Reasons Not To Freak Out About Risk Of Heart Disease After Breast Cancer

Concern about treatment toxicity is all-the-more reason to find breast cancer early. To live to be 65 years old..
Source: Forbes.com Healthcare News - Category: Pharmaceuticals Authors: Source Type: news

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We are what we eat, the old cliché goes, and there’s plenty of evidence to support it: eating healthy foods really can lead to a healthier life. But can food actually lower your risk of dying from a disease like cancer? In a new study published in JAMA Oncology, researchers find some intriguing evidence that diet may indeed lower the risk of dying from cancer. Dr. Rowan Chlebowski, research professor at the City of Hope National Medical Center, and his colleagues analyzed data from more than 48,000 women enrolled in the ongoing Women’s Health Initiative, a large national study at 40 centers across the U....
Source: TIME: Health - Category: Consumer Health News Authors: Tags: Uncategorized Cancer Diet/Nutrition healthytime Source Type: news
Imagine you have a friend named Justin. He is a schoolteacher. Honest, hardworking, doesn’t smoke, rarely drinks alcohol, sleeps well, doesn’t take drugs, shows up at work every day. He has also chosen to be vegetarian. Another friend of yours, an auto mechanic named Tommy, eats fast food, loves fried chicken, drinks too much beer on the weekends, likes to drive fast cars, and sometimes gets into legal tangles. He smokes cigarettes, though has limited it to only half-a-pack per day. Late weekends, some weekday nights, sleep cut short to just two or three hours. Tommy is not a vegetarian, but likes his burgers r...
Source: Wheat Belly Blog - Category: Cardiology Authors: Tags: Undoctored Wheat Belly Lifestyle Source Type: blogs
ConclusionsThe risk of IHD was lower for women with DCIS allocated to RT compared to non-irradiated women and to the comparison cohort, probably due to patient selection. Comparison of RT by laterality did not show any over-risk for irradiation of the left breast.
Source: Breast Cancer Research and Treatment - Category: Cancer & Oncology Source Type: research
In women and men, cardiovascular disease is and will remain the leading avoidable cause of premature death in the United States and is rapidly becoming so worldwide. (1) While many women fear breast cancer more than cardiovascular disease, 1 in 8 will develop and 1 in 25 will die from this disease whereas over 1 in 3 will die from coronary heart disease and 1 in 6 from stroke. (2)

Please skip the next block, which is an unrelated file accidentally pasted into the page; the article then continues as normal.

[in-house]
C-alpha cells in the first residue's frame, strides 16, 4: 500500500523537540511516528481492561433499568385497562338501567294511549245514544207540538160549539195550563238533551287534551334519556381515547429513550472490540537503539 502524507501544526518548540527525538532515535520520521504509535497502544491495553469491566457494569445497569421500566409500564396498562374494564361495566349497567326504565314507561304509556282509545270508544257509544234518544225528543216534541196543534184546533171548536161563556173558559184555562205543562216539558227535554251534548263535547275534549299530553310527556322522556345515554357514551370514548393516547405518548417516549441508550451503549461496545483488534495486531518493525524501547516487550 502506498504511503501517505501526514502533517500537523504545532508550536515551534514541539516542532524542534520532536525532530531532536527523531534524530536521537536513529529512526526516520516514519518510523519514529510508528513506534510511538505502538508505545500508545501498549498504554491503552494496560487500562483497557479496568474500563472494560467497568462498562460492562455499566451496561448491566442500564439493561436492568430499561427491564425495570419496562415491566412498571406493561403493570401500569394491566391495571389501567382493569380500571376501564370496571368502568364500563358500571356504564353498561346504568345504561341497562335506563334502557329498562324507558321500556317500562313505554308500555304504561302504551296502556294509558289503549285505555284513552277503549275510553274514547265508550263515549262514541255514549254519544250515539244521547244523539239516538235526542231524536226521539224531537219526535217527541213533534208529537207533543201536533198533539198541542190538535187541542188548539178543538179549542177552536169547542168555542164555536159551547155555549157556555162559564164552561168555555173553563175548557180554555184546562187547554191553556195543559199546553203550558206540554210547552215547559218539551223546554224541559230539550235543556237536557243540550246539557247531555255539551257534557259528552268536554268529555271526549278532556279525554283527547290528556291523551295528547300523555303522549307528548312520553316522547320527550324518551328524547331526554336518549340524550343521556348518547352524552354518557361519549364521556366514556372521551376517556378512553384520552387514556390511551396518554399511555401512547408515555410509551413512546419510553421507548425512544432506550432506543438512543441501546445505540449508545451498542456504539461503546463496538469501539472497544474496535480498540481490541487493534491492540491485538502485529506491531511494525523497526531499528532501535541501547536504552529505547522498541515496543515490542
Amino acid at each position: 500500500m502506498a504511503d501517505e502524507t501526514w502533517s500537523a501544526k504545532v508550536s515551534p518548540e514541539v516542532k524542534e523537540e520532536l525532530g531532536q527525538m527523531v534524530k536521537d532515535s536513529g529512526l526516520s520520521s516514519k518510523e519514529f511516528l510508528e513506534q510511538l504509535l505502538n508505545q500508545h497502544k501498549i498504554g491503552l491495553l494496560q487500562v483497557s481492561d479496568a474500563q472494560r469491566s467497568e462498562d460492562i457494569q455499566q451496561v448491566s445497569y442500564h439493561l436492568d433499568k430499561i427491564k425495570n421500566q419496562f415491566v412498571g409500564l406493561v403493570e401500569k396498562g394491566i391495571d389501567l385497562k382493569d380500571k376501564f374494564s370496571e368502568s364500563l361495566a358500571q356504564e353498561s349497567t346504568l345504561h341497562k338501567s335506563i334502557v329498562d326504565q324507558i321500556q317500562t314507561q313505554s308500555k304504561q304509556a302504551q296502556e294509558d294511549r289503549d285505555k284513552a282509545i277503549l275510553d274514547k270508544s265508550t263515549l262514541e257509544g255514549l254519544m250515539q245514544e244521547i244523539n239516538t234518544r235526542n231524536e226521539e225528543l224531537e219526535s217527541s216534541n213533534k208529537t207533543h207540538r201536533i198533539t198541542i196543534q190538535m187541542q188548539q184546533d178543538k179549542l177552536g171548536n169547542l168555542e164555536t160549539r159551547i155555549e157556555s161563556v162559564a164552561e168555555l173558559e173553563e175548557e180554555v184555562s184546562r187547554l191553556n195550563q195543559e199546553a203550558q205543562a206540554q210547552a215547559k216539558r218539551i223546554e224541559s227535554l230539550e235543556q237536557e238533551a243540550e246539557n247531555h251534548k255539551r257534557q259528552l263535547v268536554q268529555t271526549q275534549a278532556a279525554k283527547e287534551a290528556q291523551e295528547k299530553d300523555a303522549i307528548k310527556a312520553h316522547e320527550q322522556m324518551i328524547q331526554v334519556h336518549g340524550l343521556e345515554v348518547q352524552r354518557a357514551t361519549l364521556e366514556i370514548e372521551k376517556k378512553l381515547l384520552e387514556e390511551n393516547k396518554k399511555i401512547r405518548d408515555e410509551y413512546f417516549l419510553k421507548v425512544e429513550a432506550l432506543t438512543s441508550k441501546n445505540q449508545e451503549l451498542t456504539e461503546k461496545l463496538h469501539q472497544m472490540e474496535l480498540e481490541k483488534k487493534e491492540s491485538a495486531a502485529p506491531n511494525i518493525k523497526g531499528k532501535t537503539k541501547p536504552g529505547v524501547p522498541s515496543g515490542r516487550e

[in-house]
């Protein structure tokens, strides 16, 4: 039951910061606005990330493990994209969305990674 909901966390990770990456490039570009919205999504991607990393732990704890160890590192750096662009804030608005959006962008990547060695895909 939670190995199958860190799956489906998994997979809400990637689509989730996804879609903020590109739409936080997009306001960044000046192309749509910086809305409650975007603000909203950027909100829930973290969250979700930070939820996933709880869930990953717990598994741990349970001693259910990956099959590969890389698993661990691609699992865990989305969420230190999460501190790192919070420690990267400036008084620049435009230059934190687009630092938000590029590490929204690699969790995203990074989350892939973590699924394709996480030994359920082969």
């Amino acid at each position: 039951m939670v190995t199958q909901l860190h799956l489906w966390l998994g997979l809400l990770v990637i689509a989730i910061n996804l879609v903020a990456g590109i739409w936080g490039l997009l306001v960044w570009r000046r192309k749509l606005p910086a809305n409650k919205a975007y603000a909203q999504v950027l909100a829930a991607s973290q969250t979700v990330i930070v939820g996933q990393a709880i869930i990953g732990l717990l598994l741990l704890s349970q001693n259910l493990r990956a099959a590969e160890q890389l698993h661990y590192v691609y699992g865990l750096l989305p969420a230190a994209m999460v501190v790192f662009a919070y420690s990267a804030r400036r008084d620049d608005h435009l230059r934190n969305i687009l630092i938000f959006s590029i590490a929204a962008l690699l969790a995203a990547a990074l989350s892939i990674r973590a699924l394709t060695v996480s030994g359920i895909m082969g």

Source: The American Journal of Medicine - Category: General Medicine Authors: Tags: Commentary Source Type: research
Researchers from the German Cancer Research Centre found breast-cancer patients given chemo or radiotherapy have no greater risk of death from heart disease than the average person.
Source: the Mail online | Health - Category: Consumer Health News Source Type: news
(German Cancer Research Center (Deutsches Krebsforschungszentrum, DKFZ)) Many breast cancer therapies cause damage to the heart. However, in the largest study of its kind so far, scientists from the German Cancer Research Center (DKFZ) in Heidelberg have now shown that the risk of death from heart disease in breast cancer patients following radiotherapy or chemotherapy is no higher than it is among the average population. Good risk management in the hospitals as well as control screenings at short intervals seem to make up for elevated risks.
Source: EurekAlert! - Medicine and Health - Category: International Medicine & Public Health Source Type: news
In conclusion, the present review of Torquati et al (3) shows that even if the number of new publications on shift work and cardiovascular health increases, many of the new studies still include the well- known old sources of bias. Some light is seen in the acknowledgement of the need for better exposure assessment of shift work. The new case–control studies of shift work and breast cancer used interviews to get more precise and relevant information on exposure to night and shift work (7). However, the use of electronic records of working hours would be most optimal. For the cohort studies, we would need to combine t...
Source: Scandinavian Journal of Work, Environment and Health - Category: Occupational Health Tags: Editorial Source Type: research
Conclusion Although routine implementation of DIBH requires significant resource commitments, it seems to be worthwhile regarding the projected reductions in cardiac mortality.
Source: Practical Radiation Oncology - Category: Cancer & Oncology Source Type: research
Conclusions The maximum dose to the LAD was as high as 53Gy, suggesting an increased risk of cardiac morbidity. This study underscores the value of contouring the LAD and the value of the breath hold technique to reduce maximum cardiac doses. Smaller CT cuts (2.5mm) can improve contouring. Larger studies with long-term follow up are needed to determine the radiation tolerance dose for the LAD.
Source: Reports of Practical Oncology and Radiotherapy - Category: Cancer & Oncology Source Type: research
Conclusion: Discordance between guidelines and practice was found regarding prescription of OACs and maintenance of optimal anticoagulation for stroke prevention in our population. Optimal anticoagulation needs to be emphasized on both patients as well as physicians to prevent strokes and achieve better outcomes.Keywords:CHADS2 score,International normalized ratio,Oral Anticoagulants,Valvular heart disease.View:PDF (138.96 KB)Click here to download the PDF file.‹ Breast Cancer and the Heart: Burden on the ChestAssociation between Myocardial Infarction and Dermatoglyphics: A Cross-Sectional Study ›
Source: Journal of Cardiovascular Disease Research - Category: Cardiology Authors: Source Type: research
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